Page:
Equally appalling, as pointed out by Afra Raymond, “they negotiated an MOU with all the capital being invested by our taxpayers, and yet Sandals would receive tax and duty concessions with no obligations for local employment or local supply of goods and services”. And worst of all, they inserted a confidential clause to prevent the country from knowing about this abominable travesty.

And this Government dares categorise citizens as “unpatriotic” when we criticise and ask questions. What is more unpatriotic than that “horrifying” MOU villainously disadvantaging Trinidad and Tobago? Is this Government in Sandals’ back pocket? What is more unpatriotic than an impertinent Government minister, with the approval of his Prime Minister, sitting with a foreign national and repeating, like some paltry chorus, his criticisms against our media and our citizens for demanding transparency.

Keith Rowley and Stuart Young should be ashamed! Their chiming in unison with Sandals against the people and the media is nothing less than a betrayal of this nation. And from our Prime Minister and Minister of National Security who should be in the forefront of the nation’s protection. Despicable!

And it does not end there. This same minister, again with the approval of his Prime Minister, accuses citizens of “treason” and “sedition” when they exercise their democratic right to criticise or seek information on Government’s activity. It is an ominous strategy to terrify citizens into silence. This is incipient totalitarianism, the way brutal dictatorships begin. Watch them closely, people. For, as their panic grows, they will become increasingly dangerous.


As it prepares to ramp up its communications to counteract vaccine hesitancy, the Ministry of Health’s best chance for success lies in aligning its messaging to the concerns of its target audience.

With the race now on to get vaccines into arms before the more transmissible Delta variant arrives, it might be too late for crafting a scientifically sound public awareness campaign. Nonetheless, a willingness to listen and learn will go a long way in erasing lingering doubts and changing minds.

I have termed Prime Minister Dr Keith Rowley and his Finance Minister Colm Imbert the “Diego Martin dinosaurs”, politicians “intellectually fossilised by fossil fuels” who failed to see the global energy revolution threatening the nation’s economy, about which I warned repeatedly for five years.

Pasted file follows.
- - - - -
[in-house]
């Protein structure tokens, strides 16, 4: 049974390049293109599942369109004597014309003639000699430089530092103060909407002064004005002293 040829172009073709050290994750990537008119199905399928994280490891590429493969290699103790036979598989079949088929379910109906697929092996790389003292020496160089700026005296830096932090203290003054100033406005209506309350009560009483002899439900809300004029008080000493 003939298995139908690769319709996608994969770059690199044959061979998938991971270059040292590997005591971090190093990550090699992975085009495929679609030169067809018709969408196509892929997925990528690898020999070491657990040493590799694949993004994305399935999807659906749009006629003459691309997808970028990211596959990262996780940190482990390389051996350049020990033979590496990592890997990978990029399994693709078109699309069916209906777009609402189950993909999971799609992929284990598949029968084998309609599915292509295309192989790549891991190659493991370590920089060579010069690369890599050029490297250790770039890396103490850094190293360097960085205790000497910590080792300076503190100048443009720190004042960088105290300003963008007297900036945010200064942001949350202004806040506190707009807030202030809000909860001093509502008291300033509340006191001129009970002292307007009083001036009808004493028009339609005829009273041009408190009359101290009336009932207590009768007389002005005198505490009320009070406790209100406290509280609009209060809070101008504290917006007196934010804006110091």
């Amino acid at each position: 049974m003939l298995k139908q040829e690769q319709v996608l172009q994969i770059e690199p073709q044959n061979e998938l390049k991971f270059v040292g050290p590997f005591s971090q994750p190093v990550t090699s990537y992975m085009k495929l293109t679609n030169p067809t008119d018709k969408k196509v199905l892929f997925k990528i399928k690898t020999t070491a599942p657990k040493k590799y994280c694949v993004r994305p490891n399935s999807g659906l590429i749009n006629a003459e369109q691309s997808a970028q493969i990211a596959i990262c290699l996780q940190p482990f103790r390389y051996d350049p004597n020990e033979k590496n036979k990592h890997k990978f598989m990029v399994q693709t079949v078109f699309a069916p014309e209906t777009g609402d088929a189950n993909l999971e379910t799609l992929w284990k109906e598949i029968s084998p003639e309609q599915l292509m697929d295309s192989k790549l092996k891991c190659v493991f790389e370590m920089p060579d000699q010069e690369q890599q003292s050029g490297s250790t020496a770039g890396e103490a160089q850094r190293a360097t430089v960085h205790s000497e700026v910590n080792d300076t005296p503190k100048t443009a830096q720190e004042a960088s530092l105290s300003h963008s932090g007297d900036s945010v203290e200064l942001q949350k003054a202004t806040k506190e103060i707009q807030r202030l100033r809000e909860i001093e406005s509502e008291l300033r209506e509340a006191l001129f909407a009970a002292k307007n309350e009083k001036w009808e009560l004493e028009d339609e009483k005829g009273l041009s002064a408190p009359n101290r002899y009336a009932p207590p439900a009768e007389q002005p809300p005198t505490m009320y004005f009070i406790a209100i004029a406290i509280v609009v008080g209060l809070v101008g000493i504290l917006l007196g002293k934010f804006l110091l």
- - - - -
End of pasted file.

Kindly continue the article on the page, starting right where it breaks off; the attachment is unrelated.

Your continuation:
I got vaccinated last week. I received the first of two doses of the Sinopharm Covid-19 vaccine. I chose the drive-through option at the Ato Boldon Stadium because it is close to my home and I didn’t have to leave the privacy or comfort of my car to queue up at any stage of the proceedings, which is helpful to people who suffer with Parkinson’s and similar neurological disorders.

Once more, the families of seafarers are left to mourn the death of their relatives out at sea. This time the victims are two fishermen who apparently were attacked by pirates.

The incidents of people drowning at sea have become far too prevalent. It is time the authorities make the wearing of life jackets on open vessels mandatory. This would help to save the lives of many people, whether they are fishermen or people on pleasure trips.

Vaccine hesitancy is a delay in acceptance or refusal of vaccines despite the availability of vaccine services.

Vaccine hesitancy is complex and context-specific, varying across time, place and vaccines. It is influenced by factors such as complacency, convenience and confidence.

There is a story about a Samaritan called “good” in the Bible because he did not walk past a suffering Jew. He had no prior relationship with the man lying beaten on the roadside, was not part of his community, yet he acted out of compassion. Giving up his rights and freedom, he helped the man recover and get on with life.